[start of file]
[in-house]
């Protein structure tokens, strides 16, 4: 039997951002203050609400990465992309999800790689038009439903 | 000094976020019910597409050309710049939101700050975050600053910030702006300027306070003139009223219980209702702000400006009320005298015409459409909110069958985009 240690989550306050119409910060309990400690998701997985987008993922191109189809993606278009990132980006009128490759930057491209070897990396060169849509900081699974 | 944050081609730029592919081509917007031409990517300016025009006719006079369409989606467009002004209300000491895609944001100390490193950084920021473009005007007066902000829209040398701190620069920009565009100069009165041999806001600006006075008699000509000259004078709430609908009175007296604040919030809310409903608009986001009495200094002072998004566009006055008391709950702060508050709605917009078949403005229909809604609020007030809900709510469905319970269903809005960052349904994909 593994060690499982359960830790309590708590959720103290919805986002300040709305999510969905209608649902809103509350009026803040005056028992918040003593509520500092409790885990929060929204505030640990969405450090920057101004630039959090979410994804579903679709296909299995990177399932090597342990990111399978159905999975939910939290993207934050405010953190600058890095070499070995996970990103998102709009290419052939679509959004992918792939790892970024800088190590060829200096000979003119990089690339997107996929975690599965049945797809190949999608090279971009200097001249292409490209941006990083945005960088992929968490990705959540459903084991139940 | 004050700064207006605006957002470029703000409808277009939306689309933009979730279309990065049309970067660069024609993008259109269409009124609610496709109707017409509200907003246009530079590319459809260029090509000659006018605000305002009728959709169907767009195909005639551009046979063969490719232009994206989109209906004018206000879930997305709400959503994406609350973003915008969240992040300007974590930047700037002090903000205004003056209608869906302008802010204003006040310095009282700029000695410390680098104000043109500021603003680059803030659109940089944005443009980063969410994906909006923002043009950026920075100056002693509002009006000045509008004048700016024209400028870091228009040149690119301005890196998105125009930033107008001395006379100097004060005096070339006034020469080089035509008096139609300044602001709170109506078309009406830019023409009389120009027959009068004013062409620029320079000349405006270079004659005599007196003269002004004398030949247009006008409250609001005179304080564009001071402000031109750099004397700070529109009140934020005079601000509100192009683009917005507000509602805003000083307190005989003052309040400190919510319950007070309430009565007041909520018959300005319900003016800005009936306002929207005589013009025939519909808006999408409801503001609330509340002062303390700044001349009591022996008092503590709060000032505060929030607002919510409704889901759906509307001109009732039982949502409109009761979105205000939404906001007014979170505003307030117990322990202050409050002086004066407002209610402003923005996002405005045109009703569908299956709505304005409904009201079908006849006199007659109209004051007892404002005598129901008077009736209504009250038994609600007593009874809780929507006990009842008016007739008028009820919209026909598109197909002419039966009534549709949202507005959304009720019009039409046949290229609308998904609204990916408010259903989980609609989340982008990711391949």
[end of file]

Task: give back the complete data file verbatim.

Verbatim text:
[in-house]
């Protein structure tokens, strides 16, 4: 039997951002203050609400990465992309999800790689038009439903 | 000094976020019910597409050309710049939101700050975050600053910030702006300027306070003139009223219980209702702000400006009320005298015409459409909110069958985009 240690989550306050119409910060309990400690998701997985987008993922191109189809993606278009990132980006009128490759930057491209070897990396060169849509900081699974 | 944050081609730029592919081509917007031409990517300016025009006719006079369409989606467009002004209300000491895609944001100390490193950084920021473009005007007066902000829209040398701190620069920009565009100069009165041999806001600006006075008699000509000259004078709430609908009175007296604040919030809310409903608009986001009495200094002072998004566009006055008391709950702060508050709605917009078949403005229909809604609020007030809900709510469905319970269903809005960052349904994909 593994060690499982359960830790309590708590959720103290919805986002300040709305999510969905209608649902809103509350009026803040005056028992918040003593509520500092409790885990929060929204505030640990969405450090920057101004630039959090979410994804579903679709296909299995990177399932090597342990990111399978159905999975939910939290993207934050405010953190600058890095070499070995996970990103998102709009290419052939679509959004992918792939790892970024800088190590060829200096000979003119990089690339997107996929975690599965049945797809190949999608090279971009200097001249292409490209941006990083945005960088992929968490990705959540459903084991139940 | 004050700064207006605006957002470029703000409808277009939306689309933009979730279309990065049309970067660069024609993008259109269409009124609610496709109707017409509200907003246009530079590319459809260029090509000659006018605000305002009728959709169907767009195909005639551009046979063969490719232009994206989109209906004018206000879930997305709400959503994406609350973003915008969240992040300007974590930047700037002090903000205004003056209608869906302008802010204003006040310095009282700029000695410390680098104000043109500021603003680059803030659109940089944005443009980063969410994906909006923002043009950026920075100056002693509002009006000045509008004048700016024209400028870091228009040149690119301005890196998105125009930033107008001395006379100097004060005096070339006034020469080089035509008096139609300044602001709170109506078309009406830019023409009389120009027959009068004013062409620029320079000349405006270079004659005599007196003269002004004398030949247009006008409250609001005179304080564009001071402000031109750099004397700070529109009140934020005079601000509100192009683009917005507000509602805003000083307190005989003052309040400190919510319950007070309430009565007041909520018959300005319900003016800005009936306002929207005589013009025939519909808006999408409801503001609330509340002062303390700044001349009591022996008092503590709060000032505060929030607002919510409704889901759906509307001109009732039982949502409109009761979105205000939404906001007014979170505003307030117990322990202050409050002086004066407002209610402003923005996002405005045109009703569908299956709505304005409904009201079908006849006199007659109209004051007892404002005598129901008077009736209504009250038994609600007593009874809780929507006990009842008016007739008028009820919209026909598109197909002419039966009534549709949202507005959304009720019009039409046949290229609308998904609204990916408010259903989980609609989340982008990711391949």